Walk in the footsteps of one of Scotland’s pioneering geologists, Hugh Miller, and you too might find fossil remnants of the Devonian ‘age of fishes’
The gentle topography and rich farmland of the Black Isle is underlain by Old Red Sandstone rocks of the Devonian ‘age of fishes’, around 416 million to 358 million years ago. The best places to see exposures of the sandstones, many of which were deposited by huge rivers, are in the sea cliffs along the eastern side of the Black Isle. This linear coastline is defined by the Great Glen Fault, and to the east of the fault Jurassic marine shales are exposed in a few localities in the intertidal zone.
The Sutors of Cromarty – vast headlands towering up to 151 metres in height – that guard the entrance to the Cromarty Firth are parts of ancient hills of metamorphic gneiss and granite around which the Old Red Sandstone was deposited. Hugh Miller, pioneering amateur geologist, first discovered fossil fish on the Cromarty shore in shales and limestone deposited in lakes in the first half of the 19th century. This deposit is now known as the Cromarty Fish Bed, and fish fossils can still be found in nodules on the beach. At Eathie shore Devonian fish are also present in cliff exposures, but on the foreshore Jurassic shales yield numerous ammonites, belemnites, and bivalves. Hugh Miller drew a geological section of the rocks at Eathie and Cromarty that appear in his famous book ‘The Old Red Sandstone’.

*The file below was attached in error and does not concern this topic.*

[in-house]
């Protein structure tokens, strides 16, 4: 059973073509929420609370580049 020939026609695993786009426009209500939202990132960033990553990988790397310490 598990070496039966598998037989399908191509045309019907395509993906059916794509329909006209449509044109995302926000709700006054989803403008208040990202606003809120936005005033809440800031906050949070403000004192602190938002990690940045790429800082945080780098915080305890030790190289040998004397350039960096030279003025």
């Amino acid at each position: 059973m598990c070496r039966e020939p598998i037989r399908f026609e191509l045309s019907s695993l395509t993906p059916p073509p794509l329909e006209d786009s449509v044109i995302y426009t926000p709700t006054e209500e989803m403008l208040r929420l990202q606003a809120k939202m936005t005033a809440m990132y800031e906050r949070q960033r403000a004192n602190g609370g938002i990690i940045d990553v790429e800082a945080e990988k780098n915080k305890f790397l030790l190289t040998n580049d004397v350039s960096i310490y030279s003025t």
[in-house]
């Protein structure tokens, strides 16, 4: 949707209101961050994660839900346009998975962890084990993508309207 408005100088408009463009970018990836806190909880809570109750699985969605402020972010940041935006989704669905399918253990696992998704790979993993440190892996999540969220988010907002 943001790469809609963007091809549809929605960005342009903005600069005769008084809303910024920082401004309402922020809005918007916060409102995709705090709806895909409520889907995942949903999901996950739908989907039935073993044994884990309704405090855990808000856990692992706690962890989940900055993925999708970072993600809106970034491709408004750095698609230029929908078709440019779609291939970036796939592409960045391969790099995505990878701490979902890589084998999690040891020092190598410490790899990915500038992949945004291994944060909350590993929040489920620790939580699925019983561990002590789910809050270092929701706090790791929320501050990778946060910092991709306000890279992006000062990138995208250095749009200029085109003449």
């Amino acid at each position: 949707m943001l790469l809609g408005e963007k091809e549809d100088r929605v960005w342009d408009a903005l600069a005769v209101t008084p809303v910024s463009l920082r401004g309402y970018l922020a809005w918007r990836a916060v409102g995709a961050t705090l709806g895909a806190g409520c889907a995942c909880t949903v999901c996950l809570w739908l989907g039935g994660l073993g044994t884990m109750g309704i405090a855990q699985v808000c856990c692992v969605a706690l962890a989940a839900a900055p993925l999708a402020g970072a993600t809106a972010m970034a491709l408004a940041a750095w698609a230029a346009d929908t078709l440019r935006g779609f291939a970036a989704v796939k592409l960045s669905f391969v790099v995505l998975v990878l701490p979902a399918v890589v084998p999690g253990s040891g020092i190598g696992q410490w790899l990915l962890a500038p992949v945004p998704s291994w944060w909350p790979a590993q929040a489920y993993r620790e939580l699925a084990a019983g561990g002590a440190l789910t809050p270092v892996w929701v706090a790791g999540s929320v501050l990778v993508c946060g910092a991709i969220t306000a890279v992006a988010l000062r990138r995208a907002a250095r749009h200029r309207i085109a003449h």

Hugh Miller Birthplace Cottage and Museum
Fossil hunter, folklorist, Christian evangelist, stonemason, newspaper editor, social justice campaigner – Hugh Miller (1802 – 1856) lives on as one of the great Scots of the 19th century. Both the Cottage, and Miller House, the handsome Georgian villa next door, are Grade A-listed historic buildings. Miller’s own son, Hugh Junior, also a geologist, helped found the first museum in the cottage in the late 1880s.
Miller House contains some splendid Miller fossils on loan from the NMS national collection, including samples from the Cromarty Fish Bed and Eathie foreshore. It displays many other significant artefacts, such as his mason’s mallet, shepherd’s plaid, wife Lydia’s marriage bible, his first writing effort The Village Observer, and copies of his newspaper, The Witness. Facilities for research and lifelong learning are available by appointment.
There are three small gardens. Behind the house, Miller’s Yard Garden of Wonders, is themed on geodiversity. Its highlight is a fabulous ammonite sculpture, crafted in scrap metal. Lydia’s Garden, at the cottage rear, is dedicated to Lydia, their family and the descendants, with Miller’s celebrated ornate sundial as its centrepiece. Adjoining this is a Garden of Contemplation containing the remains of a tiny cottage Hugh built for a homeless aunt.
Text contributed by Nigel Trewin & Bob Davidson
Find out more
The Hugh Miller Birthplace is a 5-star rated visitor attraction in the care of the National Trust for Scotland. It is open to the public most days between April and October. http://www.nts.org.uk/Visit/Hugh-Millers-Birthplace
You can find much more about Hugh Miller from The Friends of Hugh Miller – http://www.thefriendsofhughmiller.org.uk/. The Friends is a charity (SC 037351), with an open subscription membership, devoted to promoting the man’s legacy in Scottish sciences and literature.
This web page is published by the Scottish Geodiversity Forum under a Creative Commons ‘Attribution Non-commercial’ (CC BY-NC) licence, which permits non-commercial reuse provided the original work is properly cited.